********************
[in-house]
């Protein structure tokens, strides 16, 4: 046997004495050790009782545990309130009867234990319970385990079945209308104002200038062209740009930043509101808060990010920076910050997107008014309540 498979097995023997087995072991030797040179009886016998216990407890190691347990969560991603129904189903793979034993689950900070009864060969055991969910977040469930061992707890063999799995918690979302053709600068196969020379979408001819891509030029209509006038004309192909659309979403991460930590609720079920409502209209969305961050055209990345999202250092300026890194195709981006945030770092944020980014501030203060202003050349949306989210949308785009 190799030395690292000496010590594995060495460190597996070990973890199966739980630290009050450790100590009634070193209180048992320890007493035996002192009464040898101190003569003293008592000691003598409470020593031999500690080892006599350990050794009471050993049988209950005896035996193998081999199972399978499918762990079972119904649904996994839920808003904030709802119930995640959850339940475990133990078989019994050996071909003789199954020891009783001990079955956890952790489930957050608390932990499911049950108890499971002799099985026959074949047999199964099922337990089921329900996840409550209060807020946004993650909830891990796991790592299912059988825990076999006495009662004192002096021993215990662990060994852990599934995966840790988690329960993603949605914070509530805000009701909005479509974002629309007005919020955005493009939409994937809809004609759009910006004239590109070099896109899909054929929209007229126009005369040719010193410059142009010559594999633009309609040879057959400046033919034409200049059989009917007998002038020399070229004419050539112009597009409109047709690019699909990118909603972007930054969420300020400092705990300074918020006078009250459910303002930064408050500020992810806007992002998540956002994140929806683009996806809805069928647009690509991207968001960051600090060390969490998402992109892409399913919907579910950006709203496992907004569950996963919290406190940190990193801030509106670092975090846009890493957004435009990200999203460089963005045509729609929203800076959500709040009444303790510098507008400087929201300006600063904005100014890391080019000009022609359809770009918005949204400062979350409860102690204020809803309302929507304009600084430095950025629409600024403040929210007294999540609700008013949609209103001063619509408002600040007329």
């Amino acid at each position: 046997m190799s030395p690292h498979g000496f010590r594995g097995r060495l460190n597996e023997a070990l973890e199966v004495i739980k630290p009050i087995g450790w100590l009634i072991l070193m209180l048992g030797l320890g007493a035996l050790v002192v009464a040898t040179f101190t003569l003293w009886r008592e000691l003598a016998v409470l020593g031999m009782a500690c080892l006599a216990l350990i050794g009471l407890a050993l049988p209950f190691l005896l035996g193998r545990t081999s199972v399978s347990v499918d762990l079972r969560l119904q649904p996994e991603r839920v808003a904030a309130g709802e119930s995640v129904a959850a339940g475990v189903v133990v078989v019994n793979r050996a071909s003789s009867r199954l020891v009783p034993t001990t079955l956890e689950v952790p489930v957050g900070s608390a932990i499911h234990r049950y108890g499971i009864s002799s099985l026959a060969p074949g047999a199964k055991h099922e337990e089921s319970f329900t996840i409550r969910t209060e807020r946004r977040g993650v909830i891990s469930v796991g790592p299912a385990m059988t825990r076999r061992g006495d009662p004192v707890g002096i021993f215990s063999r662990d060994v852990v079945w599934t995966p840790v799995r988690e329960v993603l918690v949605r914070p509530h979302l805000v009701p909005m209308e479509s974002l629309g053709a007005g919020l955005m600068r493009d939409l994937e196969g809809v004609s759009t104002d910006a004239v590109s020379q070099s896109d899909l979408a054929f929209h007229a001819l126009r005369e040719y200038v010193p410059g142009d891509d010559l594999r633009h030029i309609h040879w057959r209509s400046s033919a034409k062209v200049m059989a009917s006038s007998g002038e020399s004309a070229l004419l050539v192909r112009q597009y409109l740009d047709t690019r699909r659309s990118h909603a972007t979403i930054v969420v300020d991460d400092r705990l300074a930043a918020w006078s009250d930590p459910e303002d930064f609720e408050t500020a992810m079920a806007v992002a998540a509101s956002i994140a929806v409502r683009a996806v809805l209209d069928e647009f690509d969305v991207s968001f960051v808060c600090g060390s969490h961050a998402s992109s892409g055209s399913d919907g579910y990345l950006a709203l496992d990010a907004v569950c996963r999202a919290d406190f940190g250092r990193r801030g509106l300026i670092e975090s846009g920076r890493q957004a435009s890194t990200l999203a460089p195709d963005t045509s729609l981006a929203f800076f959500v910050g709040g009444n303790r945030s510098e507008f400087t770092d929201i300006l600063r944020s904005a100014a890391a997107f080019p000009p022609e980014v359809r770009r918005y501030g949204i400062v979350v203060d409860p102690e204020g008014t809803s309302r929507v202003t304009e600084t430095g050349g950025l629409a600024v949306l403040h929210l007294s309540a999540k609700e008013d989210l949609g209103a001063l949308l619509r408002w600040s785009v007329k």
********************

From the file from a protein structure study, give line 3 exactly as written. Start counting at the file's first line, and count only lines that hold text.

């Amino acid at each position: 046997m190799s030395p690292h498979g000496f010590r594995g097995r060495l460190n597996e023997a070990l973890e199966v004495i739980k630290p009050i087995g450790w100590l009634i072991l070193m209180l048992g030797l320890g007493a035996l050790v002192v009464a040898t040179f101190t003569l003293w009886r008592e000691l003598a016998v409470l020593g031999m009782a500690c080892l006599a216990l350990i050794g009471l407890a050993l049988p209950f190691l005896l035996g193998r545990t081999s199972v399978s347990v499918d762990l079972r969560l119904q649904p996994e991603r839920v808003a904030a309130g709802e119930s995640v129904a959850a339940g475990v189903v133990v078989v019994n793979r050996a071909s003789s009867r199954l020891v009783p034993t001990t079955l956890e689950v952790p489930v957050g900070s608390a932990i499911h234990r049950y108890g499971i009864s002799s099985l026959a060969p074949g047999a199964k055991h099922e337990e089921s319970f329900t996840i409550r969910t209060e807020r946004r977040g993650v909830i891990s469930v796991g790592p299912a385990m059988t825990r076999r061992g006495d009662p004192v707890g002096i021993f215990s063999r662990d060994v852990v079945w599934t995966p840790v799995r988690e329960v993603l918690v949605r914070p509530h979302l805000v009701p909005m209308e479509s974002l629309g053709a007005g919020l955005m600068r493009d939409l994937e196969g809809v004609s759009t104002d910006a004239v590109s020379q070099s896109d899909l979408a054929f929209h007229a001819l126009r005369e040719y200038v010193p410059g142009d891509d010559l594999r633009h030029i309609h040879w057959r209509s400046s033919a034409k062209v200049m059989a009917s006038s007998g002038e020399s004309a070229l004419l050539v192909r112009q597009y409109l740009d047709t690019r699909r659309s990118h909603a972007t979403i930054v969420v300020d991460d400092r705990l300074a930043a918020w006078s009250d930590p459910e303002d930064f609720e408050t500020a992810m079920a806007v992002a998540a509101s956002i994140a929806v409502r683009a996806v809805l209209d069928e647009f690509d969305v991207s968001f960051v808060c600090g060390s969490h961050a998402s992109s892409g055209s399913d919907g579910y990345l950006a709203l496992d990010a907004v569950c996963r999202a919290d406190f940190g250092r990193r801030g509106l300026i670092e975090s846009g920076r890493q957004a435009s890194t990200l999203a460089p195709d963005t045509s729609l981006a929203f800076f959500v910050g709040g009444n303790r945030s510098e507008f400087t770092d929201i300006l600063r944020s904005a100014a890391a997107f080019p000009p022609e980014v359809r770009r918005y501030g949204i400062v979350v203060d409860p102690e204020g008014t809803s309302r929507v202003t304009e600084t430095g050349g950025l629409a600024v949306l403040h929210l007294s309540a999540k609700e008013d989210l949609g209103a001063l949308l619509r408002w600040s785009v007329k």